Although the songs on the new album “Crimson/Red,” – in common with songs from his other albums – often come from various phases and years, in this case between 1997 and 2012, these are by no means old recordings. McAloon composes with the help of a computer in his home studio in a similar way to any contemporary electronic composer, however his approach is not exactly the same.

This is because he is probably one of the last people on the planet to be using an Atari and the program Emagic C-Lab, which had gone out of fashion in the techno scene by at the latest 1992. For him, however, it’s completely familiar and therefore perfect to transcribe the ideas he has constantly bubbling away. That’s why Prefab Sprout’s records are almost always excellent: because McAloon writes such an improbable number of songs. So he always has a huge selection, which can be filtered and compiled qualitatively and thematically into albums.

In the last Prefab Sprout album “Let’s Change The World With Music” (2009), the theme was primarily religion and gospel music. McAloon, the descendant of Irish coal miners, and a somewhat ambivalent Catholic, even found himself compared to Cliff Richard: “That was a bit mean, my faith isn’t that childlike. It was meant a bit more profoundly. To be honest, I don’t really know myself what I believe. But pure reason strikes me as a closed system. It can’t really explain anything outside of itself.” In any case the fractured, doubting, euphoria of songs like “Sweet Gospel Music” or “Ride” even moved avowed unbelievers to tears. And now, “Crimson/Red” is more secular and more generalist: above all else, the musical unity of the collection stems from one thing: they are all stories.

“These long, almost folky ballads, like Dylan writes, with lots of verses and a big story, that was one of my key ideas. Most of the songs I wrote on the guitar purposely because I wanted them to be sung by a single man.”

Songs like ‘The Best Jewel Thief In The World’,’The Story Of Danny Galway’ or ‘The Old Magician’, Which are always a little bit about him, you notice it in the titles.

“Often it’s the title that comes first, a single line. Or a headline in the paper, such as ‘The Worst Jewel Thief In The World,’ where I thought: ‘what if you were to think about the best jewel thief?'” McAloon says. “I’m a slow worker, I’m anything other than a whizz-kid. But I can easily imagine worlds, it’s been one of my strengths since my childhood. It’s the thrill of putting something together, a world I might not even really know what it means, or where I have to wait, until it tells me itself what it means. A song is in itself a mystical experience for me: I don’t need to know exactly what it says as long as it feels right. That’s why I like working alone. I don’t want to have to ask anyone’s opinion. I know that sounds selfish but I like it. You just do what you want, and if it’s wrong you can still play it to someone who says it’s too long. But whatever you do, at some point you have to make decisions. ‘This is the song now, this verse goes like this’. I like infinite possibilities but I also know that they can lead you onto the road to madness…”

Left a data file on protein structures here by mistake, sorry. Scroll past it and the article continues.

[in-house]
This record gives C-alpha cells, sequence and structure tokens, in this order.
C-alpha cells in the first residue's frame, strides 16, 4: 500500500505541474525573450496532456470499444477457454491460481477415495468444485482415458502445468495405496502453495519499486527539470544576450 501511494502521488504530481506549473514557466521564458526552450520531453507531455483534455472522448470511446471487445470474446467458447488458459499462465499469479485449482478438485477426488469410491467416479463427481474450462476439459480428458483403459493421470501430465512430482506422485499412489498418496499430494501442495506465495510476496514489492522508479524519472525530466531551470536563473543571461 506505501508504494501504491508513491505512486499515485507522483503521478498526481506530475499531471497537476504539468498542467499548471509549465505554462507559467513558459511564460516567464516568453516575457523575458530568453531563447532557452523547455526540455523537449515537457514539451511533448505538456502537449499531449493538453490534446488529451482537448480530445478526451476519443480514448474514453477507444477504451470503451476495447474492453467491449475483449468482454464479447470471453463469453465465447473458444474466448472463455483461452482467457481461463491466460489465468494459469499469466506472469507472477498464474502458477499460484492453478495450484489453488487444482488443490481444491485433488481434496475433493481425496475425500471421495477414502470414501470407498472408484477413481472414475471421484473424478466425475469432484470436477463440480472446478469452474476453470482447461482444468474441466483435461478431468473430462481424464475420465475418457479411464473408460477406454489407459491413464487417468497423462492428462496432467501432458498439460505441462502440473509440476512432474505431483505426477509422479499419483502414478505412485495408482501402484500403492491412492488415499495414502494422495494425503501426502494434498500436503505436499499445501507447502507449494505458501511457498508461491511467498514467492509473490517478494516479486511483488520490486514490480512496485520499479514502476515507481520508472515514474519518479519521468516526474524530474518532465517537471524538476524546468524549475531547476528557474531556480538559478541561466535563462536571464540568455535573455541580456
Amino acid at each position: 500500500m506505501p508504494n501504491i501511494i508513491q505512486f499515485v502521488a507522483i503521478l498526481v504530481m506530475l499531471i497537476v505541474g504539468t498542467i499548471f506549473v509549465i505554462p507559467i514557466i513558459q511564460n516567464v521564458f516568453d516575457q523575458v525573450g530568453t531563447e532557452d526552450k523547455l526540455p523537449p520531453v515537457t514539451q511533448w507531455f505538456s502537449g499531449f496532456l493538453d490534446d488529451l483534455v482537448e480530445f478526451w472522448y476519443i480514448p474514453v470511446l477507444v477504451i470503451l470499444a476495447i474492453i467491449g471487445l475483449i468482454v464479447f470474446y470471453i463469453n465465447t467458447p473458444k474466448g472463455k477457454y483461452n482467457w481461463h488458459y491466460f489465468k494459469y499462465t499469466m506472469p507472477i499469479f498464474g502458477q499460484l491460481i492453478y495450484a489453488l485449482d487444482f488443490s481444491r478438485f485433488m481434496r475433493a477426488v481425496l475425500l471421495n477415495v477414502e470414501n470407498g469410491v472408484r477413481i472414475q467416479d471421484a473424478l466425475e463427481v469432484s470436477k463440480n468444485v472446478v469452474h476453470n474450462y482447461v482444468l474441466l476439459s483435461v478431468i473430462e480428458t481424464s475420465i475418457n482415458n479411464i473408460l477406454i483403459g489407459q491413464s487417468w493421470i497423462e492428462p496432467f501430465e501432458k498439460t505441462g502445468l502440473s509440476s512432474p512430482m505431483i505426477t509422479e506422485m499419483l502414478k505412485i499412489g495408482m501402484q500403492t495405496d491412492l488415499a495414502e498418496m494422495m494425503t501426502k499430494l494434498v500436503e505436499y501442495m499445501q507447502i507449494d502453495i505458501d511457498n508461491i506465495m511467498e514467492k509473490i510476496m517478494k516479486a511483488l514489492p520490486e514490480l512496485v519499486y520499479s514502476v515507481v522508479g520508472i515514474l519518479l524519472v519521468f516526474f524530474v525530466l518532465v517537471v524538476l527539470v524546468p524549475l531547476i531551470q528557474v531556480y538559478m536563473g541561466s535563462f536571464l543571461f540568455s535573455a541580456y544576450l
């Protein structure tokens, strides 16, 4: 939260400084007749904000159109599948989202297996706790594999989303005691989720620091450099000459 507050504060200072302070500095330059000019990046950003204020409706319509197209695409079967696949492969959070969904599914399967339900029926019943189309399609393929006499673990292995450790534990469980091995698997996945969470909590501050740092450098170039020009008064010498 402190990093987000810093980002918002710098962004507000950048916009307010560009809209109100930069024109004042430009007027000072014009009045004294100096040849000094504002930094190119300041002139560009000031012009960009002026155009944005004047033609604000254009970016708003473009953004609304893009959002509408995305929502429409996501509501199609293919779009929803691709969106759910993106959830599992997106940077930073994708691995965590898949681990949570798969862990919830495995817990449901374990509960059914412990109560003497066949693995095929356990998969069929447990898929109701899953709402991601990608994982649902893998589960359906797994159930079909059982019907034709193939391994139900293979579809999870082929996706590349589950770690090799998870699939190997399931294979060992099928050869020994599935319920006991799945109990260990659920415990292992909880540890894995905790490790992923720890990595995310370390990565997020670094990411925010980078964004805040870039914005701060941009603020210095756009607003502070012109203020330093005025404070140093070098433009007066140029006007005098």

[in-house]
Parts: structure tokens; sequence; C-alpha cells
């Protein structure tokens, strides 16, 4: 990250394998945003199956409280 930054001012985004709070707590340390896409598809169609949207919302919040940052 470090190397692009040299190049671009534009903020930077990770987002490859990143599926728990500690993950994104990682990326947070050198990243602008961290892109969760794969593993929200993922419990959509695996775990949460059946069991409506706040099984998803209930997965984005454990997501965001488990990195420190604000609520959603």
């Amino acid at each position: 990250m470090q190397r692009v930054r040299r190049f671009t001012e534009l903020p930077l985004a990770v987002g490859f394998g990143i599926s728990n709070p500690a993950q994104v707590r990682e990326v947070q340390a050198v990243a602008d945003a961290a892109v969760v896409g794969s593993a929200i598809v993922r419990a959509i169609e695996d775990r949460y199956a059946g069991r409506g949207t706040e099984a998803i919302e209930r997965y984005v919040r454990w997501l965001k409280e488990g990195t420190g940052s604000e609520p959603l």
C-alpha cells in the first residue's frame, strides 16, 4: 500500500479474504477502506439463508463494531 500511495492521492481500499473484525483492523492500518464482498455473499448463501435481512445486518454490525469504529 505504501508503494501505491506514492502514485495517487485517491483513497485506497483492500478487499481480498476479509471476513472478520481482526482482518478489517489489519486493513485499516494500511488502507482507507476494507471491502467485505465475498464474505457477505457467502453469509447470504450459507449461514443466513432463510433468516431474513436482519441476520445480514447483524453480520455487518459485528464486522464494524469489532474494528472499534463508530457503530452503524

Paddy McAloon knows well the madness of which he speaks. He has had to make a lot of decisions, harder even than these, the consequences of his state of health, which have ultimately led him to a way of life he’s able to cope with in the long term. “We made a lot of recordings in Los Angeles with Thomas Dolby back then, which seems totally weird to me today, because my studio is now just a corner in the living room of my house.”

A house he shares with his wife and three daughters of 10, 14, and 15 years. One can only imagine this complex, private, genius, surrounded day-to-day by nothing but uproarious youth. “I’m like King Lear, I have three daughters. But I don’t want to start a dynasty,” he laughs. “Sometimes one of them asks me if she can help me, but then I never really know how to show her how I’m doing it. It’s really just an old guy and his Atari. Most of the time I’m just the old fogey standing around at school events, or cooking a rather dangerous tomato sauce. It’s only some of her teachers and a few other parents who are interested in me.”

McAloon may seem prematurely aged, and a little frail, but his conversation is agile and robust. He wants to know whether I’m a “Stockhausen kinda guy” because I’m from Cologne. He doesn’t really follow contemporary music, the only artists’ names he drops next to the Cologne electronic pioneer’s are Iggy Stravinsky, Igor Pop, and of course the Beatles. If you think about it, you basically don’t need much more than this to get through life. Except for maybe every few years a few new songs from this greatest son of a small northern English town. Lets hope he still writes quite a few more of them…

And then it’s time to leave. Paddy McAloon has an important date, his second daughter’s birthday party. Others can take care of the music, but not the spicy sauce.